SIMD, which stands for “Single Instruction Multiple Data,” is a set of special operations supported by some processors to perform a single operation on several numbers (usually 2 or 4) simultaneously. SIMD floating-point instructions are available on several popular CPUs: SSE/SSE2/AVX on recent x86/x86-64 processors, AltiVec (single precision) on some PowerPCs (Apple G4 and higher), and MIPS Paired Single (currently only in FFTW 3.2.x). FFTW can be compiled to support the SIMD instructions on any of these systems.

comment：利用这个可以提高效率。所以用fftw_malloc 来分配内存，fftw_free 来释放。

A program linking to an FFTW library compiled with SIMD support can obtain a nonnegligible speedup for most complex and r2c/c2r transforms. In order to obtain this speedup, however, the arrays of complex (or real) data passed to FFTW must be specially aligned in memory (typically 16-byte aligned), and often this alignment is more stringent than that provided by the usual malloc (etc.) allocation routines.

In order to guarantee proper alignment for SIMD, therefore, in case your program is ever linked against a SIMD-using FFTW, we recommend allocating your transform data with fftw_malloc and de-allocating it with fftw_free. These have exactly the same interface and behavior as malloc/free, except that for a SIMD FFTW they ensure that the returned pointer has the necessary alignment (by calling memalign or its equivalent on your OS).

You are not required to use fftw_malloc. You can allocate your data in any way that you like, from malloc to new (in C++) to a fixed-size array declaration. If the array happens not to be properly aligned, FFTW will not use the SIMD extensions. Since fftw_malloc only ever needs to be used for real and complex arrays, we provide two convenient wrapper routines fftw_alloc_real(N) and fftw_alloc_complex(N) that are equivalent to (double*)fftw_malloc(sizeof(double) * N) and (fftw_complex*)fftw_malloc(sizeof(fftw_complex) * N), respectively (or their equivalents in other precisions).

comment： 使用fftw_alloc_real(N) fftw_alloc_complex(N) 更方便。

This section describes the format in which multi-dimensional arrays are stored in FFTW. We felt that a detailed discussion of this topic was necessary. Since several different formats are common, this topic is often a source of confusion.

The multi-dimensional arrays passed to fftw_plan_dft etcetera are expected to be stored as a single contiguous block in row-major order (sometimes called “C order”). Basically, this means that as you step through adjacent memory locations, the first dimension’s index varies most slowly and the last dimension’s index varies most quickly.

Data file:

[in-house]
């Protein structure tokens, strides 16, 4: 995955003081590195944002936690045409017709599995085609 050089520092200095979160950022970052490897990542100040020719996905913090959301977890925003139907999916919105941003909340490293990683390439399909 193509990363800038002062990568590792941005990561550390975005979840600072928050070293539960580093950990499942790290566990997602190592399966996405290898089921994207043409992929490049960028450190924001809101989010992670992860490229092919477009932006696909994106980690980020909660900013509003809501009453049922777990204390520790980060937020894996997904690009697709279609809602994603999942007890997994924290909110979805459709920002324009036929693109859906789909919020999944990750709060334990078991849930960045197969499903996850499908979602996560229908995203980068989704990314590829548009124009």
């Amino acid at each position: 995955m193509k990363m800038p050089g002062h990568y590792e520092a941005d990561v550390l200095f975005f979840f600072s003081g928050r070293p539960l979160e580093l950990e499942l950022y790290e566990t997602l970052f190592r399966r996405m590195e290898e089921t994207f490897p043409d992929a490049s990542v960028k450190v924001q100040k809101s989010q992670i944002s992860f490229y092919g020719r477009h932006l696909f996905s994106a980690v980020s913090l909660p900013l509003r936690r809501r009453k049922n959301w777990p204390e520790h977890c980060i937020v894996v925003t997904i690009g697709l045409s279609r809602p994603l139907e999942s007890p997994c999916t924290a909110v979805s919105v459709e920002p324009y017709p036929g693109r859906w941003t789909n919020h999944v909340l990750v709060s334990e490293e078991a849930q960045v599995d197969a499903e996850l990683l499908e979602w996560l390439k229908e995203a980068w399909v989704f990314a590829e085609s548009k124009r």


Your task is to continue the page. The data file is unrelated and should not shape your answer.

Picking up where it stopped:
To be more explicit, let us consider an array of rank d whose dimensions are \(n_0 * n_1 * n_2 * ... * n_{d-1}\) . Now, we specify a location in the array by a sequence of d (zero-based) indices, one for each dimension: \((i_0, i_1, i_2,..., i_{d-1})\) . If the array is stored in row-major order, then this element is located at the position \(i_{d-1} + n_{d-1} * (i_{d-2} + n_{d-2} * (... + n_1 * i_0))\) .

Note that, for the ordinary complex DFT, each element of the array must be of type fftw_complex; i.e. a (real, imaginary) pair of (double-precision) numbers.

In the advanced FFTW interface, the physical dimensions n from which the indices are computed can be different from (larger than) the logical dimensions of the transform to be computed, in order to transform a subset of a larger array. Note also that, in the advanced interface, the expression above is multiplied by a stride to get the actual array index—this is useful in situations where each element of the multi-dimensional array is actually a data structure (or another array), and you just want to transform a single field. In the basic interface, however, the stride is 1.

comment: 对于高级用户可以用高级接口只对数组的一部分做变换。

Readers from the Fortran world are used to arrays stored in column-major order (sometimes called “Fortran order”). This is essentially the exact opposite of row-major order in that, here, the first dimension’s index varies most quickly.

If you have an array stored in column-major order and wish to transform it using FFTW, it is quite easy to do. When creating the plan, simply pass the dimensions of the array to the planner in reverse order. For example, if your array is a rank three N x M x L matrix in column-major order, you should pass the dimensions of the array as if it were an L x M x N matrix (which it is, from the perspective of FFTW). This is done for you automatically by the FFTW legacy-Fortran interface (see Calling FFTW from Legacy Fortran), but you must do it manually with the modern Fortran interface (see Reversing array dimensions).